Saturday, October 31, 2009

Four Health Care Never-Nevers

As I watch the Washington health reform merry-go-round, where it stops no one knows, four never-nevers among the D.C. elite spring to mind.

One, health care reform is too important to be left to patients or health care consumers. Goodness knows, patients might make the wrong decision, they might forego preventative tests, they might trust the decision of a physician, who knows even less than they do about health care, and who has incentives to do more rather than less for personal enrichment. Never, never let patients or health consumers judge what is good for their health or their sickness. Never let them pick or own their own health plan across state lines, one suited for their needs, or related to their present health status. The Will of Congress, not the Will of the People is what counts.

Two, health care reform is far too important to be left to the clinical judgment of experienced physicians. Everybody knows physicians don’t have results from a national database on the comparative effectiveness of treatments they recommend. Doctors are too specialized, might recommend what they do well, and be paid for what they do. Heaven forbid, they might be paid on a fee-for-service rather than a salaried basis. Don't try to rebuild our primary care base. These doctors are too close to patients. Their desire to please patients and meet their expectations and those of their families is too anecdotal, personal, and emotional in this data-driven age. Never, never let individual doctors serve as trusted advisors to individual patients. Neither patients or their doctors, separately or together, know as much at decision-makers in D.C., who stand for the common good, not the individual good.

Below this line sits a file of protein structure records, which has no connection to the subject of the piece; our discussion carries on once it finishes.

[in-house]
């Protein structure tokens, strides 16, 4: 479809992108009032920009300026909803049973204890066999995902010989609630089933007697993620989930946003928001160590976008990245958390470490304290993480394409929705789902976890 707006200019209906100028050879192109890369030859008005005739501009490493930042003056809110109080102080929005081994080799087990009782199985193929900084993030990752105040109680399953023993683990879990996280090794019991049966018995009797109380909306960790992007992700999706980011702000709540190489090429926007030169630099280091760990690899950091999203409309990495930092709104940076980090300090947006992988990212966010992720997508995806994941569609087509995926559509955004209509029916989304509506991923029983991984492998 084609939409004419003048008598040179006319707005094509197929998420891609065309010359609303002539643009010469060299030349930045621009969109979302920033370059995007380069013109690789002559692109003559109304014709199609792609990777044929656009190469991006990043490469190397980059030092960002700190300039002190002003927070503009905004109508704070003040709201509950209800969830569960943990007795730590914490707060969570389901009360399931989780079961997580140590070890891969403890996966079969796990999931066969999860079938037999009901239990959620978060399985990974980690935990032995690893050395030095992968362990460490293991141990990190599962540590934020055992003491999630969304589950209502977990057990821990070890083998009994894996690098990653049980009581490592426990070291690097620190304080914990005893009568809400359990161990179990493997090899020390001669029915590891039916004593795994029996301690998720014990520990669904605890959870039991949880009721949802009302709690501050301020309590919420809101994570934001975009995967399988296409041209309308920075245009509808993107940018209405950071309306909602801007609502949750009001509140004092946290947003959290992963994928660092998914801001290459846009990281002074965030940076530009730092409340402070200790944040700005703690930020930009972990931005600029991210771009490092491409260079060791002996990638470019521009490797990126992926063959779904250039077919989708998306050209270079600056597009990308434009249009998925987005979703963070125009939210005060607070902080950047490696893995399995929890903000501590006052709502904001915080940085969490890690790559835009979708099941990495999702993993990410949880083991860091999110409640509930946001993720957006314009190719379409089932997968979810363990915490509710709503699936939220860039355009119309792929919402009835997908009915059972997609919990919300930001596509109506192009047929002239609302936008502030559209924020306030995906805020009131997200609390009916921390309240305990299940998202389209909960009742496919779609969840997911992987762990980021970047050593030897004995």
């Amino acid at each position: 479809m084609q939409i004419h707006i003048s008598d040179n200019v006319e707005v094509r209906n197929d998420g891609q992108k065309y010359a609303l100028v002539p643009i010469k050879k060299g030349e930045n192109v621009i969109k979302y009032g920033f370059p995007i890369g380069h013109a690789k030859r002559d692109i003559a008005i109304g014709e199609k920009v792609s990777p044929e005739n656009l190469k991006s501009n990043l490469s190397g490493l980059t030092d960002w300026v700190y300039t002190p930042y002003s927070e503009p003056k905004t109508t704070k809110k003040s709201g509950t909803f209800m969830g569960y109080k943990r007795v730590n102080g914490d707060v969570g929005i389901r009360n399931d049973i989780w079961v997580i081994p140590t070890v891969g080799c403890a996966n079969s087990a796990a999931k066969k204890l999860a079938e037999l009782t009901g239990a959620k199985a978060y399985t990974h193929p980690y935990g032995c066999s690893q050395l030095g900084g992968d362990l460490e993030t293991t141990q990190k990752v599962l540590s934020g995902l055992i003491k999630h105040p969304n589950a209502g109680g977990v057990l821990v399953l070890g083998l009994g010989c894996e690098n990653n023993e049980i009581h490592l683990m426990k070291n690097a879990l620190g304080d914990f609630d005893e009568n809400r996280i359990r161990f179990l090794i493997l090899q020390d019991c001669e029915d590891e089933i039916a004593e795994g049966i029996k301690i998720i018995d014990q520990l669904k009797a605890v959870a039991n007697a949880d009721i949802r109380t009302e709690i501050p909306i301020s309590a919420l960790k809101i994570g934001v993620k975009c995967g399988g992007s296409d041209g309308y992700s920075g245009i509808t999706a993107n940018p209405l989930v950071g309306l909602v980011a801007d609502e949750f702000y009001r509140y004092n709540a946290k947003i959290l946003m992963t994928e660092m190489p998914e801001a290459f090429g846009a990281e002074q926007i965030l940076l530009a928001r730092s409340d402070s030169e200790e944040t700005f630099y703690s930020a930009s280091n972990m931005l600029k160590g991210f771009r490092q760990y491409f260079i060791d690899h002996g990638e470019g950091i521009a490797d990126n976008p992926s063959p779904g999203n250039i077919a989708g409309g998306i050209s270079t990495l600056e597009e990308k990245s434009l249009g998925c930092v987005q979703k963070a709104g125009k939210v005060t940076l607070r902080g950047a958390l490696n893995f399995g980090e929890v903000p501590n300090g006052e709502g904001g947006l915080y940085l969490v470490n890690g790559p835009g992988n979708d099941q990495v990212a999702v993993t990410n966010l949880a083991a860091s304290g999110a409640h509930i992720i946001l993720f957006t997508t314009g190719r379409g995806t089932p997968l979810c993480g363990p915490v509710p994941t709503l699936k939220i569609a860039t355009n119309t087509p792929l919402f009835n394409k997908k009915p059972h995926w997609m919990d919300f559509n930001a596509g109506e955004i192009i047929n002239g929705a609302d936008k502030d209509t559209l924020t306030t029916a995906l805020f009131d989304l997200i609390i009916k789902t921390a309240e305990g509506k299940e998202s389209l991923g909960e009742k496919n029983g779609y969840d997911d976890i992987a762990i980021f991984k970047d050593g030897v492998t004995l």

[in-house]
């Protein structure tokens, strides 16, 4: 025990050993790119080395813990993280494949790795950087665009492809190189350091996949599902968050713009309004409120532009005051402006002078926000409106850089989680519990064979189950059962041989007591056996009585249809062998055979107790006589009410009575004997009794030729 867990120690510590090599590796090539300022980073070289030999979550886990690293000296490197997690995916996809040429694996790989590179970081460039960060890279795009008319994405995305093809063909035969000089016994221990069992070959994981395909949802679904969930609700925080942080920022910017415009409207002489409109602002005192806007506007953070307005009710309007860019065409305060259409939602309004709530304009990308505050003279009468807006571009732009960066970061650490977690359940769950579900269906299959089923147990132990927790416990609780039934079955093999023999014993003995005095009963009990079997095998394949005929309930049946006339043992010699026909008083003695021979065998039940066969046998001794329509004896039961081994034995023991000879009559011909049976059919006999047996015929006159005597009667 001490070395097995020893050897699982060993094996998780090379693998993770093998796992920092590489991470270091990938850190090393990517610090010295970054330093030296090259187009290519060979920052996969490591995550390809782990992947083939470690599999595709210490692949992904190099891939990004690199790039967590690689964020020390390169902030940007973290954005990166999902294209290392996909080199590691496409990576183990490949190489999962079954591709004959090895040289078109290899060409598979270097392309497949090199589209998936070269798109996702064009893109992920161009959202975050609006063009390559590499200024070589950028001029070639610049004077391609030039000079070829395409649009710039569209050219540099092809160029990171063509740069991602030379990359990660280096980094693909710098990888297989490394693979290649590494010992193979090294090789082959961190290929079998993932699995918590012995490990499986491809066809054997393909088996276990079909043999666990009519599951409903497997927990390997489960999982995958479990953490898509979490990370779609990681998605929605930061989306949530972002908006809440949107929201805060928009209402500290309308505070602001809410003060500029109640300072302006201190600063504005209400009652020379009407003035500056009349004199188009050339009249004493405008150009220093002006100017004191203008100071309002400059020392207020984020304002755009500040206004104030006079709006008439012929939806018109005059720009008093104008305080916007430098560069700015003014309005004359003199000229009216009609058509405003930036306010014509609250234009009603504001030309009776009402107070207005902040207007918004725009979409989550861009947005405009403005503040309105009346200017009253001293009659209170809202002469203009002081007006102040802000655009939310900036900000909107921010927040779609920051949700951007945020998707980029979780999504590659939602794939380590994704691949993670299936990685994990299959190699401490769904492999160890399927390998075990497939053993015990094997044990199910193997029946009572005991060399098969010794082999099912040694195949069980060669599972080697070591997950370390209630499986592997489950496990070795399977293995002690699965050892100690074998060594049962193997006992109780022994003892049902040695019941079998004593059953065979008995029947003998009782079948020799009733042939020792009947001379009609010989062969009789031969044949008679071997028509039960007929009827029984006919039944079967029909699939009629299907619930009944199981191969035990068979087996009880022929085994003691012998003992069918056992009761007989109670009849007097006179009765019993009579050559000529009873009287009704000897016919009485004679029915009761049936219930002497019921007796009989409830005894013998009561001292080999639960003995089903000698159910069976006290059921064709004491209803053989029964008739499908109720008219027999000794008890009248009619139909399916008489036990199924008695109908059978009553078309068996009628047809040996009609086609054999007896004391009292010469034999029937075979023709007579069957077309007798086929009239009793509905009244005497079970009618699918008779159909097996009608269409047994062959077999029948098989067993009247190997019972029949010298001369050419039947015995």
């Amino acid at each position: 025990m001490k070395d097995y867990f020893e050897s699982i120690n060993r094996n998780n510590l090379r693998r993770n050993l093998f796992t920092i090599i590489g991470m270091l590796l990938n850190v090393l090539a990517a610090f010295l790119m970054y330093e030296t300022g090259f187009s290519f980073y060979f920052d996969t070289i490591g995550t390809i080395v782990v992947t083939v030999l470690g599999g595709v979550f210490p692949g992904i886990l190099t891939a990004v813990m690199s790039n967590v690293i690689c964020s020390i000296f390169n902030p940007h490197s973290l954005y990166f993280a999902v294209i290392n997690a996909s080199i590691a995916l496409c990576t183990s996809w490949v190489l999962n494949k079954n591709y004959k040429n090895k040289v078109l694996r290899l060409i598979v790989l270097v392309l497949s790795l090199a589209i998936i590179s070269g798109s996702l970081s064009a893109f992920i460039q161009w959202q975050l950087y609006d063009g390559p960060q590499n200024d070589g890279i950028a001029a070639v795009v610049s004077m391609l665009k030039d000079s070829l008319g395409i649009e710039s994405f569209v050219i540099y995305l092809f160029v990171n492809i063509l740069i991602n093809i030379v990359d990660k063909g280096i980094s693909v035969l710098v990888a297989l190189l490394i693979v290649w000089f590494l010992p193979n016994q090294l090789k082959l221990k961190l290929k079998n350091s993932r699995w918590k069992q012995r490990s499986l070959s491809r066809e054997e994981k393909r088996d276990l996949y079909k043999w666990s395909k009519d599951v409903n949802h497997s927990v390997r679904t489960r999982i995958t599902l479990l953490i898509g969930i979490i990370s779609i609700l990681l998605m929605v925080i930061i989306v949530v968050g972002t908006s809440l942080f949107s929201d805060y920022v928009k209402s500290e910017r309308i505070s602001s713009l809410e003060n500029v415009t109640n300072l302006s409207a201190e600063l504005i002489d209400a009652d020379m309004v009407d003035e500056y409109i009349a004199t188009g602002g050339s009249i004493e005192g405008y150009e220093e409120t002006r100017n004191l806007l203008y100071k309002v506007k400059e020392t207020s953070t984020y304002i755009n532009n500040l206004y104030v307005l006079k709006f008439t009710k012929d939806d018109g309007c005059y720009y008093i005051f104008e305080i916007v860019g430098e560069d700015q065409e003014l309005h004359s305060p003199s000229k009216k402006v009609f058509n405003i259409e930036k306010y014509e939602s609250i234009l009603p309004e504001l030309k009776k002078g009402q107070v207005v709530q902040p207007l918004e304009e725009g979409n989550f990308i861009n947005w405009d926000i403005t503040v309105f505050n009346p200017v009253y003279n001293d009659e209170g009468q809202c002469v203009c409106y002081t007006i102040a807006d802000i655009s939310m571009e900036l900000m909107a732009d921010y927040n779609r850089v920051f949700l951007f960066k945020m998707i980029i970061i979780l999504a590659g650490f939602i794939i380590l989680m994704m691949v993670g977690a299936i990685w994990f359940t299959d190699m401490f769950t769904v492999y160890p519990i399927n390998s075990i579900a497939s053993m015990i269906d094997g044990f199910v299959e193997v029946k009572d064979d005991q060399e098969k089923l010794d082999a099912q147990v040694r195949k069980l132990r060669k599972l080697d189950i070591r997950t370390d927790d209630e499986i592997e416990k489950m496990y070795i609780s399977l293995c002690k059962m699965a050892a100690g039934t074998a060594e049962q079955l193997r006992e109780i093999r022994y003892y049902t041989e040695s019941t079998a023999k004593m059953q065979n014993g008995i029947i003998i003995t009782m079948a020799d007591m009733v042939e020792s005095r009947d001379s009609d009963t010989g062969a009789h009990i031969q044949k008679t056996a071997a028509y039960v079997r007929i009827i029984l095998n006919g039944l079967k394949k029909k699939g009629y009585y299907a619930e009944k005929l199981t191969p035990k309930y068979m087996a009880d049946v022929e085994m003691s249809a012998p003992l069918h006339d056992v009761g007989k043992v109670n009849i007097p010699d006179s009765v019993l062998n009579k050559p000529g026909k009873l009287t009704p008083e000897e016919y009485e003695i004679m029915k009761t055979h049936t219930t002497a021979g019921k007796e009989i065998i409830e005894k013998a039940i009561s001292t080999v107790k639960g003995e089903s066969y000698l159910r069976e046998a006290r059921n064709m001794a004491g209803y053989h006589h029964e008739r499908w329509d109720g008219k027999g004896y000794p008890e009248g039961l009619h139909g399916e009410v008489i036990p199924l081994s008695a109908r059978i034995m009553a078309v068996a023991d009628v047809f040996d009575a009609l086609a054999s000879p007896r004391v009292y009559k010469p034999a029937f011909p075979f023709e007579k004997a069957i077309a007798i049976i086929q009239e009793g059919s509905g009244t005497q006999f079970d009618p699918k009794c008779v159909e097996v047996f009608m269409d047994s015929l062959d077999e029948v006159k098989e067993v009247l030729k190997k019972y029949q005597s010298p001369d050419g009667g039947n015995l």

Three, never let talk of money or costs of care enter into the patient or doctor equation. Comprehensive health care is a free entitlement, a right, and should be devoid of financial considerations. A patient should never have to ask, “ What does this cost” Or “What will be my personal financial obligation?” And goodness me, never have to ask, “What does this cost my employer?” Take it for granted, access to comprehensive care without limits is a given. Somehow the “system,” rather than common sense of people receiving and delivering care, will provide for you. Never take into account that money you save from doctor or hospital shopping might be money saved for your retirement. If you’re a doctor, never ask what the drug you’re prescribing or the treatment you’re recommending, might cost at the local pharmacy or local hospital, or what the low cost alternatives might cost.

Four, never question the judgment of Congressmen or Senators. Yes, these politicians have 3300 lobbyists - six for every Congressman or Senator - lobbing special interest money at each and everyone. Yes, they are weighing pros and cons of getting elected. Yes, they are weighing the effects of government-directed public options, employer mandates, increased taxes on providers and the middle class , and individual and employer mandates on the uninsured and businesses on the national debt, unemployment, the economy, but they are not influenced by any of these factors. Politicians are elitists with detached objective, and repositories of collective wisdom not known to common folk. Their historical legacy of bringing health care to all moves them most, no matter what the possible adverse consequences on patients and doctors, or how to pay for it all. Trust Congress. They are from the government.

No comments: